Wednesday, September 14, 2011

Help! We need statistical leadership now! Part I: know your study

It’s time for statisticians to stand up and speak. This is a time where most scientific papers are “probably wrong,” and many of the reasons listed are statistical in nature. A recent paper in Nature Neuroscience noted a major statistical error in a disturbingly large number of papers. And a recent interview with Deborah Zarin, director of, in Science revealed the very disturbing fact that many primary investigators and study statisticians did not understand their trial designs and the conclusions that can be drawn from them.

Recent focus on handling these problems have primary been concerned with financial conflicts of interest. Indeed, disclosure of financial conflicts of interest has only improved reporting of results. However, there are other sources of error that we have to consider.

A statistician responsible for a study has to be able to explain a study design and state what conclusions can be drawn from that design. I would prefer that we dig into that problem a little deeper and determine why this is occurring (and fix it!). I have a few hypotheses:

  • We are putting junior statisticians in positions of responsibility before they are experienced enough
  • Our emphasis on classical statistics fills a lot of our education, but is insufficient for current clinical trial needs involving adaptive trials, modern dose-finding, or comparison of interactions
  • The demand for statistical services is so high, and the supply so low, that statisticians are spread out too thin and simply don’t have the time to put in the sophisticated thought required for these studies
  • Statisticians feel hamstrung by the need to explain everything to their non-statistical colleagues and lack the common language, time, or concentration ability to do so effectively

I’ve certainly encountered all of these different situations.

Tuesday, September 13, 2011

The statistical significance of interactions

Nature Neuroscience recently pointed out a statistical error that has occurred over and over in science journals. Ben Goldacre explains the error in a little detail, and gives his cynical interpretation. Of course, I’ll apply Hanlon’s razor to the situation (unlike Ben), but I do want to explain the impact of these errors.

It’s easy to forget when you’re working with numbers that you are trying to explain what’s going on in the world. In biostatistics, you try to explain what’s going on in the human body. If you’re studying drugs, statistical errors affect people’s lives.

Where these studies are published is also important. Nature Neuroscience is a widely read journal, and a large number of articles in this publication commit the error. I wonder how many articles in therapeutic area journals make this mistake. These are the journals that affect day to day medical practice, and, if the Nature Neuroscience error rate holds, this is disturbing indeed.

Honestly, when I read these linked articles, I was dismayed but not surprised. We statisticians often give confusing advice on how to test for differences and probably overplay the meaning of statistically significant.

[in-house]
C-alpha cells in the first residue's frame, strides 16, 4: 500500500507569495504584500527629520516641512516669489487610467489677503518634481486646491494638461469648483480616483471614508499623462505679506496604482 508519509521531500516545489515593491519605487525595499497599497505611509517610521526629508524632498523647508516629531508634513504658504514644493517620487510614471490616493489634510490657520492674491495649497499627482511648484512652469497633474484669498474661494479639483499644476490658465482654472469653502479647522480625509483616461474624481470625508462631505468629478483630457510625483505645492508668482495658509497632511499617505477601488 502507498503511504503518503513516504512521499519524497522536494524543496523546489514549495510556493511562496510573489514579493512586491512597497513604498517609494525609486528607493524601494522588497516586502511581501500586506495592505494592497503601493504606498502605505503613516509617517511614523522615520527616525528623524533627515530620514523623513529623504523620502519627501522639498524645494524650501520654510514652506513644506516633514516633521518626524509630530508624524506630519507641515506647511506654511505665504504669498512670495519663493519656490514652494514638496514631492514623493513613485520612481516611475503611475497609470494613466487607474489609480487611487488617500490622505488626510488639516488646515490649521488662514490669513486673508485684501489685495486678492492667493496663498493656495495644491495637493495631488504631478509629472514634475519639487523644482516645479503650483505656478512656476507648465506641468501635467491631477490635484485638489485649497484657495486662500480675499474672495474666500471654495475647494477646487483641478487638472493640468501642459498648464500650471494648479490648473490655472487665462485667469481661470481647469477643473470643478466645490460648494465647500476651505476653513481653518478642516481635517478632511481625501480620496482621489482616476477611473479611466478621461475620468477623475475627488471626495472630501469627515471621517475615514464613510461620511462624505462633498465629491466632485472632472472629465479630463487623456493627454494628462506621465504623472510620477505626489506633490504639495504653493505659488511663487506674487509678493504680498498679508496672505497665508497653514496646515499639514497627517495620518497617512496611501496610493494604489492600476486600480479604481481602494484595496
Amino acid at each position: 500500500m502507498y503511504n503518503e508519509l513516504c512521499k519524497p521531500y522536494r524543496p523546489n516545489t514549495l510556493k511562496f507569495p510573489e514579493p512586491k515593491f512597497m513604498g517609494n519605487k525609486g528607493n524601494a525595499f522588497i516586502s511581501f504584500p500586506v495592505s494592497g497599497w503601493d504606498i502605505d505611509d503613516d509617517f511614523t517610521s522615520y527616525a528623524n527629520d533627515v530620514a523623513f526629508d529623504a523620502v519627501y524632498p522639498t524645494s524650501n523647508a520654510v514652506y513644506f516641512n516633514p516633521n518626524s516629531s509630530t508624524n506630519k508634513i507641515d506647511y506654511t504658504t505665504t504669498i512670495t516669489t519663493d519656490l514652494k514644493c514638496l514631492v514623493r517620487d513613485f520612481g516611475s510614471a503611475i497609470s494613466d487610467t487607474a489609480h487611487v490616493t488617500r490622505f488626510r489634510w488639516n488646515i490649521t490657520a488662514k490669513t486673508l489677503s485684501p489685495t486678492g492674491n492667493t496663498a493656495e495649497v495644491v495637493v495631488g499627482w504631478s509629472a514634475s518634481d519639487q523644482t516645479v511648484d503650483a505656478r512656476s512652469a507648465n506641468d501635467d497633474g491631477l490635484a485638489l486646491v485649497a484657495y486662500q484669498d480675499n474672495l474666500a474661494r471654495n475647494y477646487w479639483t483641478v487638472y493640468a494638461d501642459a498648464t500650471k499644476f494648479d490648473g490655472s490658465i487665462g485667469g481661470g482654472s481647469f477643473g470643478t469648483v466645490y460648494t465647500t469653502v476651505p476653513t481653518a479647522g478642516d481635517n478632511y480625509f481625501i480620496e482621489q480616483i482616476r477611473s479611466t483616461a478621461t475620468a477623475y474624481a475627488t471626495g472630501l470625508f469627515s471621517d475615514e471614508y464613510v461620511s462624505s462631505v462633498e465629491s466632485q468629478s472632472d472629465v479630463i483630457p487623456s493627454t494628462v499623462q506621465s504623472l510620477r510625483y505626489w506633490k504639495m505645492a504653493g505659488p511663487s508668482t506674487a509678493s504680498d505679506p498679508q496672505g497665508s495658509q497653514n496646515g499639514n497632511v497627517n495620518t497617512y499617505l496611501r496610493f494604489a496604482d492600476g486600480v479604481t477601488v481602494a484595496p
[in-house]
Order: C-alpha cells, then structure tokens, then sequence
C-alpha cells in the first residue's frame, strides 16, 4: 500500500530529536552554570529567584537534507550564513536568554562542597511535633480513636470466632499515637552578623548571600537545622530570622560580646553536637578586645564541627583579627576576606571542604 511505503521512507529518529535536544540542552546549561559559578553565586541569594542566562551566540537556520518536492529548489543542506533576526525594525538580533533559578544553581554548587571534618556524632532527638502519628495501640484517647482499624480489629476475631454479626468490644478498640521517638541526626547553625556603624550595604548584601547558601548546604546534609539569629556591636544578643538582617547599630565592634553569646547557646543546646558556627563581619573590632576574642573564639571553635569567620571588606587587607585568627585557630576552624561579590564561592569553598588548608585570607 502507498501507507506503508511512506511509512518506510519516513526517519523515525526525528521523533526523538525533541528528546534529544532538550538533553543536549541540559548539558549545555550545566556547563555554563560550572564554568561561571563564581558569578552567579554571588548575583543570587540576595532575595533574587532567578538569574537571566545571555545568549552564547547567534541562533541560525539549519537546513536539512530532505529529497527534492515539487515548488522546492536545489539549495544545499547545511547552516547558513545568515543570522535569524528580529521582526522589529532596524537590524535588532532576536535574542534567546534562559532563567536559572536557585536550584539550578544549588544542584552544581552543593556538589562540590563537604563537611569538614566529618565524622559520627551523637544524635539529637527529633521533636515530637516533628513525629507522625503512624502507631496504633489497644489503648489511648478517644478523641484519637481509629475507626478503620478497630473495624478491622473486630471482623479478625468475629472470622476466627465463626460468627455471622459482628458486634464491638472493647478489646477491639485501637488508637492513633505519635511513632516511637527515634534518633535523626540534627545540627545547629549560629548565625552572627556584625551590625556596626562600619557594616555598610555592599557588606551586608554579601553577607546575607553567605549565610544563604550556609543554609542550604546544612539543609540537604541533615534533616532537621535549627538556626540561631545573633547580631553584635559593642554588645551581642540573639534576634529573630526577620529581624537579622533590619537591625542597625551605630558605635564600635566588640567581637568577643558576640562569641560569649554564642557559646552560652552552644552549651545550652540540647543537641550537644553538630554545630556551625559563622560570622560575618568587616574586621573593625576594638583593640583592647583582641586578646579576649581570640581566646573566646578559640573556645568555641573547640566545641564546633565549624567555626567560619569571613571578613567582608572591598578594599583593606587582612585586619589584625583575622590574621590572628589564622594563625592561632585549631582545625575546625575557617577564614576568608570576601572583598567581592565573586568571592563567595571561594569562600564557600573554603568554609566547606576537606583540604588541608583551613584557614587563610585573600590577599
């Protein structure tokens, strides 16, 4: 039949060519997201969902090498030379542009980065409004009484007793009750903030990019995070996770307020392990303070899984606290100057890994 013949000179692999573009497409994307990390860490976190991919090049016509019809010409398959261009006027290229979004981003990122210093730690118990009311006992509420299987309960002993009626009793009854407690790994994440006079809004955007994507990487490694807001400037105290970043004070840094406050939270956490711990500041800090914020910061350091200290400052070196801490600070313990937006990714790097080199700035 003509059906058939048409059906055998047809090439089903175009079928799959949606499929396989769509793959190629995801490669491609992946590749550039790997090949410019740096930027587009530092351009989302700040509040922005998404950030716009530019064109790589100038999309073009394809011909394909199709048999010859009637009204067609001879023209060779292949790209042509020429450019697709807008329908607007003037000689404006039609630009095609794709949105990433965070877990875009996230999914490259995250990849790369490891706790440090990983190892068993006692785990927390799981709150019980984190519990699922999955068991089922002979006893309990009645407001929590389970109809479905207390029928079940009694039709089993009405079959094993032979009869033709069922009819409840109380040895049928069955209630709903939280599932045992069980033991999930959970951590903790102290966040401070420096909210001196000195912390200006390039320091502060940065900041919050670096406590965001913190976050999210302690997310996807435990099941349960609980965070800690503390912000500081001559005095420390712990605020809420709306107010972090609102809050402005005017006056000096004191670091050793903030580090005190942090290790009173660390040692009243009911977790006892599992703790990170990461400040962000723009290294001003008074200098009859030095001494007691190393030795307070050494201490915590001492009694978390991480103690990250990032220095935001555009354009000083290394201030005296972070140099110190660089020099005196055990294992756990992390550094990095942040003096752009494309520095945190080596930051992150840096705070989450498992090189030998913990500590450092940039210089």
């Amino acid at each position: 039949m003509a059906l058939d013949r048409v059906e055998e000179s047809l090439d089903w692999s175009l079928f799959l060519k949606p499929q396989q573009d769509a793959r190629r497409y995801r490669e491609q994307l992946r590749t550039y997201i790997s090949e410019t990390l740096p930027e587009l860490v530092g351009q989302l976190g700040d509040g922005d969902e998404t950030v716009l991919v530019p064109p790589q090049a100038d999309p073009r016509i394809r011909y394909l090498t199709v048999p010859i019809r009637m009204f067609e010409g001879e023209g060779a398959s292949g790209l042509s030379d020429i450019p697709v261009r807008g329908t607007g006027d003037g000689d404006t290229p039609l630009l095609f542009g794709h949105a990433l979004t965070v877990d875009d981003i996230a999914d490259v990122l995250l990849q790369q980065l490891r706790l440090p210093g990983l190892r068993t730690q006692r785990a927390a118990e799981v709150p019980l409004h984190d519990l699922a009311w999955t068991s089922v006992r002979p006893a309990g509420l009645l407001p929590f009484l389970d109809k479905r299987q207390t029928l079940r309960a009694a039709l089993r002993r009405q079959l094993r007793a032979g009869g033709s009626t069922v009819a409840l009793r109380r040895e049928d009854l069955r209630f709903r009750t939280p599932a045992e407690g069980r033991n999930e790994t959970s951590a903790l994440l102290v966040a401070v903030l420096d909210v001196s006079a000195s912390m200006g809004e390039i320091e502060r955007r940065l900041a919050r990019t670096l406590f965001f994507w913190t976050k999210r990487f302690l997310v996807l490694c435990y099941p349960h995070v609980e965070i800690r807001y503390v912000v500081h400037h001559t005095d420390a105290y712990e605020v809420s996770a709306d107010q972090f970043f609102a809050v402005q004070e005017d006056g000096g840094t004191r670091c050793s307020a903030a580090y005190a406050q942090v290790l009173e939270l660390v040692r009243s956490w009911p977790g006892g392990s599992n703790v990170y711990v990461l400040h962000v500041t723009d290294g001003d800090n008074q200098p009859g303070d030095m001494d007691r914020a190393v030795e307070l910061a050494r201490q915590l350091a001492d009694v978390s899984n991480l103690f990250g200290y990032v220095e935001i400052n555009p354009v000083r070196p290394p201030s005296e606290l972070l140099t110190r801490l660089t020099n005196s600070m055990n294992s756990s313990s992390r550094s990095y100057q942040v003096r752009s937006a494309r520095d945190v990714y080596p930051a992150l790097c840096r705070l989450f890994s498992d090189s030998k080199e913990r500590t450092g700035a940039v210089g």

We statisticians have to assume the leadership position here in the design, analysis, and interpretation of statistical analysis.

Monday, September 12, 2011

R to Word, revisited

In a previous post (a long time ago) I discussed a way to get a R data frame into a Word table. The code in that entry was essentially a brute force way of wrapping R data in RTF code, but that RTF code was the bare minimum. There was no optimization of widths, or borders, or anything like that.
There are a couple of other ways I can think of:
  • Writing to CSV, then opening in MS Excel, then copying/pasting into Word (or even saving in another format)
  • Going through HTML to get to Word (for example, the R2HTML package)
  • Using a commercial solution such as Inference for R (has this been updated since 2009?!)
  • Using Statconn, which seems broken in the later versions of Windows and is not cross platform in any case
  • Going through LaTeX to RTF
I’ve started to look at the last option a bit more, mainly because LaTeX2RTF has become a more powerful program. Here’s my current workflow from R to RTF:
  • Use cat statements and the latex command from the Hmisc package (included with every R installation) or xtable package (downloadable from CRAN) to create a LaTeX document with the table.
  • Call the l2r command included with the LaTeX2RTF installation. (This requires a bit of setup, see below.)
  • Open up the result in Word and do any further manipulation.
The advantages to this approach are basically that you can tune the appearance of the table from R rather than through post-processing of the RTF file. The main disadvantage is that you have to do a lot of editing of the l2r.bat file (if you are on Windows) to point to the correct directories of MiKTeX, Imagemagick, and Ghostscript. (And you have to make sure everything is installed correctly as well.) It’s rather tricky because you have to include quotes in the right places. However, that setup only has to occur once. The second disadvantage is that if you use the system() command to call l2r.bat, you have to use a strange syntax, such as system(paste('"c:\\Program Files\\latex2rtf\\l2r"',"c:\\path\\to\\routput.tex")). I suppose you could wrap this up in a neat function. At any rate, I think the effort is worth it, because the output is rather nice.
I must admit, though, here is one area where SAS blows R away. With the exception of integration into LaTeX, and some semisuccessful integration with Excel through the Statconn project, R’s reporting capabilities in terms of nicely formatted output is seriously outpaced by SAS ODS.